The Broadcasting Authority of Ireland ("BAI") has recently published: (i) a new policy on Media Plurality and (ii) a revised Ownership and Control policy following a public consultation process. Matheson, with a key focus on the media and broadcasting sectors, was the only law firm to contribute submissions during the consultation process on how the BAI should implement and amend such policies – a copy of Matheson's submission can be found here.
These policies will have implications for traditional media businesses operating in Ireland (e.g. print, radio and television) and their ability to consolidate which is becoming increasingly necessary to operate in a difficult industry environment. These policies do not apply to online or social media platforms and a number of submissions were made by media businesses during the consultation criticising the lack of regulation of online and social media platforms which absorb much of the digital advertising spend in Ireland but which currently remain unregulated by the BAI.
Media Plurality Policy
The Media Plurality Policy provides some further detail on the BAI's role in supporting and promoting media plurality in Ireland and in particular provides its interpretation and definition of the media plurality (based on the definition outlined in the Competition and Consumer Protection Act 2014 and applied in the media merger regime).
Ownership and Control Policy
The revised Ownership and Control Policy provides clarity on the BAI's approach to applications for a BAI contract / license and applications to vary BAI contracts / licenses. These applications contain an 'ownership and control' element (in relation to shareholders and directors) to enable the BAI to assess (i) if any person is gaining control or substantial interests in, an undue number of media services in Ireland and (ii) the "character, experience and expertise" of applicants.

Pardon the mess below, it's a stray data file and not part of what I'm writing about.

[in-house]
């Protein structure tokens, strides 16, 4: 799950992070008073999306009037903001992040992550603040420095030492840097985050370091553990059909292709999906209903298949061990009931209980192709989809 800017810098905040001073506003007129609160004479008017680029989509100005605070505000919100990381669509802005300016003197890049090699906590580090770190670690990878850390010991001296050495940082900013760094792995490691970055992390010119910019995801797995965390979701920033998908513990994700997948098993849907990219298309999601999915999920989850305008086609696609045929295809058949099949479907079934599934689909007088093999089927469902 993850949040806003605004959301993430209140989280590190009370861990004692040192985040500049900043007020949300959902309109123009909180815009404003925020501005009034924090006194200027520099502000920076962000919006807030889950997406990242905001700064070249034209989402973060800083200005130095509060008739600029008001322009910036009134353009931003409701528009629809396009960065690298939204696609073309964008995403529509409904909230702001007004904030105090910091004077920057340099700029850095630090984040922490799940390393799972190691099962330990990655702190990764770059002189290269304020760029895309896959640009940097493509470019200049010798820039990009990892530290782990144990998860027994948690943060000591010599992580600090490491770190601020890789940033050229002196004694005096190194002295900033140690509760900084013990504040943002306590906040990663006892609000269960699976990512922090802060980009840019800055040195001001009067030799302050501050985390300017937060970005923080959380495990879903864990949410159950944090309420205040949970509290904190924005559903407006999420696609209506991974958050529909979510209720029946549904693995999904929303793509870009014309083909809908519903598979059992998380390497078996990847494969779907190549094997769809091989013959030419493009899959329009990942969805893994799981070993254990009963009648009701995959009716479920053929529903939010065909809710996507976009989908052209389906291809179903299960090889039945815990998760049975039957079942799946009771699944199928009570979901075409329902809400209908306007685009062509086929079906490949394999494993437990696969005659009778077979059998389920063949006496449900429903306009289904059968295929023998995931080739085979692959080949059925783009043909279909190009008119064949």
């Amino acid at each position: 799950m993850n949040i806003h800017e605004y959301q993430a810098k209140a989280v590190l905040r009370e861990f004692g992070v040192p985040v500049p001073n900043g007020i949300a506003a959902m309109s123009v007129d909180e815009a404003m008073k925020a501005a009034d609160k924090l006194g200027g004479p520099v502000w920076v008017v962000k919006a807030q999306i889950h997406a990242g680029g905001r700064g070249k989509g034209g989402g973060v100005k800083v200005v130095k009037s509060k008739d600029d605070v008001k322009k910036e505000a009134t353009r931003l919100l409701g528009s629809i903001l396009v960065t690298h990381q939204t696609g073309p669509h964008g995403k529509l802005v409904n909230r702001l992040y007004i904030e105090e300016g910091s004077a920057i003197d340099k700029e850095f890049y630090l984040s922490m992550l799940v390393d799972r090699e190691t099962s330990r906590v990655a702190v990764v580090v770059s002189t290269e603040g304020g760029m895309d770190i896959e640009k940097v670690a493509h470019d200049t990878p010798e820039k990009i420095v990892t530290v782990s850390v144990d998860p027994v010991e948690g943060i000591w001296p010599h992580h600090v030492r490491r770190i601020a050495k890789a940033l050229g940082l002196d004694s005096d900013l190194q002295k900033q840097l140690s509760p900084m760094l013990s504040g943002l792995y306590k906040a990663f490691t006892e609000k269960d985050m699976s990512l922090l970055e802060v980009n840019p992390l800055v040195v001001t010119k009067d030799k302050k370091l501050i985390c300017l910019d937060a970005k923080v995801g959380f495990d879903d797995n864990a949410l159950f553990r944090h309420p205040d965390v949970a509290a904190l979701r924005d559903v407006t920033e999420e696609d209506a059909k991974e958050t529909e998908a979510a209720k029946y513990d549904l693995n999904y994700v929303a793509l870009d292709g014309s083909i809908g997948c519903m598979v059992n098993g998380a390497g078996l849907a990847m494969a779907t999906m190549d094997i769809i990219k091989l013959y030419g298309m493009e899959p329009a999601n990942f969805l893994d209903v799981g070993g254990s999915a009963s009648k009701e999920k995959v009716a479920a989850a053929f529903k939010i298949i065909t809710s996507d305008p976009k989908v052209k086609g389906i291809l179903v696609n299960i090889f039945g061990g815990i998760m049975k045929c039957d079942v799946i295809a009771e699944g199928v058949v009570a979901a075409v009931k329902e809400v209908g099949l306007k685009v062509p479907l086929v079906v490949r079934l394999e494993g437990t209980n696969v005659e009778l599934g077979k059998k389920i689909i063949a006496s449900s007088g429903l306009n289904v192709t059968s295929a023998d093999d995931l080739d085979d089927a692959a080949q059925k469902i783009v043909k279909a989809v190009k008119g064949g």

Despite submissions from industry and in light of industry decline, the BAI determined it would maintain the its approach to 'control of an undue number of sound broadcasting services' (i.e. a cap on radio ownership) and there remains that is a bar on a person or group owning more than 25% of the country's commercial radio services.
These BAI policies are helpful in better understanding its approach to media plurality and its license assessments, however, the traditional media industry will likely feel that they do not go far enough to facilitate necessary consolidation (while protecting media plurality) or allow for greater regulation of the online and social media platforms.
As outlined in our previous article, there is an ongoing consultation issued by the Minister for Communications, Climate Action & Environment in relation to the enhanced regulation of online and social media platforms and it remains to be seen if such regulation will alleviate the concerns of the traditional media industry.
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